The member for Wide Bay has also said that indexation arrangements will be higher than inflation. That is simply not the case. The indexation is linked to historical road funding. This is about full cost recovery. What it does is look at the actual costs, so there is nothing hypothetical about the way that this will operate. The other extraordinary fact is that of all the opposition members who spoke not one mentioned the safety and productivity package, the $70 million commitment proposed by this government which will trial new black box technologies, facilitate better speed and fatigue management, provide more heavy vehicle rest stops and provide for increased expenditure on infrastructure to strengthen bridges. The fact is this package has been warmly welcomed by industry. In 2007, tragically 1,611 people died on our roads. Accidents involving heavy vehicles account for nearly 20 per cent of these deaths, with speed a factor in around 30 per cent and driver fatigue a factor in up to 60 per cent of cases, but the opposition has remained silent about this important reform.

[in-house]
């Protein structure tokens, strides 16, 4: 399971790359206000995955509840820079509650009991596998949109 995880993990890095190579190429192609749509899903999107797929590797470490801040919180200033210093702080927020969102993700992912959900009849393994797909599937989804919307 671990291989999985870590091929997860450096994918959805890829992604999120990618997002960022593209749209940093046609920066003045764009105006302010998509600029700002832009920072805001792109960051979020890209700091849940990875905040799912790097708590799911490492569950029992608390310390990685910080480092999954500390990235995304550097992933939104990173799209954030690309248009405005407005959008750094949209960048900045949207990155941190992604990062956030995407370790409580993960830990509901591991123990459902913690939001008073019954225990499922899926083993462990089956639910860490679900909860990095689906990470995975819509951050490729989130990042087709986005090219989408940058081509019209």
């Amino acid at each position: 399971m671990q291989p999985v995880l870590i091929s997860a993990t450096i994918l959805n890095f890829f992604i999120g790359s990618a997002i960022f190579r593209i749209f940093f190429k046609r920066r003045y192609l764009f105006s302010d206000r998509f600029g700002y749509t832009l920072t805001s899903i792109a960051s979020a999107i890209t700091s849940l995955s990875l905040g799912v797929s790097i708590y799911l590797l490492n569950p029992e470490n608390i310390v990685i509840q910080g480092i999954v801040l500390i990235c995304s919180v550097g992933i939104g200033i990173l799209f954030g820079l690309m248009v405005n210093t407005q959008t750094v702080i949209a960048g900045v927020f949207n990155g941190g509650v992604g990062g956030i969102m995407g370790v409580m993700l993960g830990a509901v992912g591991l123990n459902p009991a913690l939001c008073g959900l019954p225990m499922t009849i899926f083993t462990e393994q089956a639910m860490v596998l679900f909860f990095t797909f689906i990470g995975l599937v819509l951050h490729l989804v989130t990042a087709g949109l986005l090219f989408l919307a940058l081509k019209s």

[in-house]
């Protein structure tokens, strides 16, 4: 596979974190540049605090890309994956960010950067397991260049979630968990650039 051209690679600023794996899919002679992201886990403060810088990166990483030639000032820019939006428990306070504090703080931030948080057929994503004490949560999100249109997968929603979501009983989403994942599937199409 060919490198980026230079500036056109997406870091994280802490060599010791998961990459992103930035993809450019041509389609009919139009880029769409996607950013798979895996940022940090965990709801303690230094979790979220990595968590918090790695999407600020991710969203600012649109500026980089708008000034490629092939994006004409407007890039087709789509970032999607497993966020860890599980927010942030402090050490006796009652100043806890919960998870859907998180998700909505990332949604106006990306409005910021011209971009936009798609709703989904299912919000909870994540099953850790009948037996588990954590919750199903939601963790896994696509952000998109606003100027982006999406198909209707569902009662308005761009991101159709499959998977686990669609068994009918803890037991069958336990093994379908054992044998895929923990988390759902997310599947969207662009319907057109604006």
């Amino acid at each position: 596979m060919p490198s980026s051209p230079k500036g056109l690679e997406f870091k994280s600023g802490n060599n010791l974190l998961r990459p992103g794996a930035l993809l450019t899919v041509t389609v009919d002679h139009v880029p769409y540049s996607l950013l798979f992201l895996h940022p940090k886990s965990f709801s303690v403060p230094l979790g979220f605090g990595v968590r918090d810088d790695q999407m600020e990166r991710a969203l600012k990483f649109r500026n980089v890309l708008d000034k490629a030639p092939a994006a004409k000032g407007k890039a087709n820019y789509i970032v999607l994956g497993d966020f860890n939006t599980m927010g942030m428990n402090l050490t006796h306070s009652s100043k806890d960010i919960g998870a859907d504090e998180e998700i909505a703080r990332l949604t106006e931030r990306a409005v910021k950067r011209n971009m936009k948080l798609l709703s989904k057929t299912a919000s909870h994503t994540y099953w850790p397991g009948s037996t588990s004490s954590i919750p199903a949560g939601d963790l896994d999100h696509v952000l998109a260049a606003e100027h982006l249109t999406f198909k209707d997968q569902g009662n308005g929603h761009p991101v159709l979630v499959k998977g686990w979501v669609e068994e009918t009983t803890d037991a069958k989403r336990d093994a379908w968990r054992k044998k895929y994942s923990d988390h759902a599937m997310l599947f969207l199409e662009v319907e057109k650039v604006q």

Mr Truss —It is not even in the bill.


Mr ALBANESE —The shadow minister says it is not in the bill. There are a lot of things that are not in the bill. This is about registration charges. The changes in excise that you spoke about are not in the bill either. This debate is about two things. One is the Interstate Road Transport Charge Amendment Bill. This adopts new heavy vehicle charges for vehicles registered under the Federal Interstate Registration Scheme from 1 July 2008. It ensures that federal charges are consistent with state and territory registration charges. They will go ahead anyway, so let us not create a two-tiered system. The second is the Road Transport Charges (Australian Capital Territory) Repeal Bill 2008, which repeals the 1993 act and allows the ACT government to introduce new heavy vehicle registration charges into its own legislative arrangements in the same manner as other states and territories. In total the bills deliver the road transport reform requested by the Council of Australian Governments with broad agreement from the industry. The reform follows the self-evident principle that the heavy vehicle industry should pay for its share of the infrastructure costs incurred by governments. I commend the bills to the House.

Question put:

That this bill be now read a second time.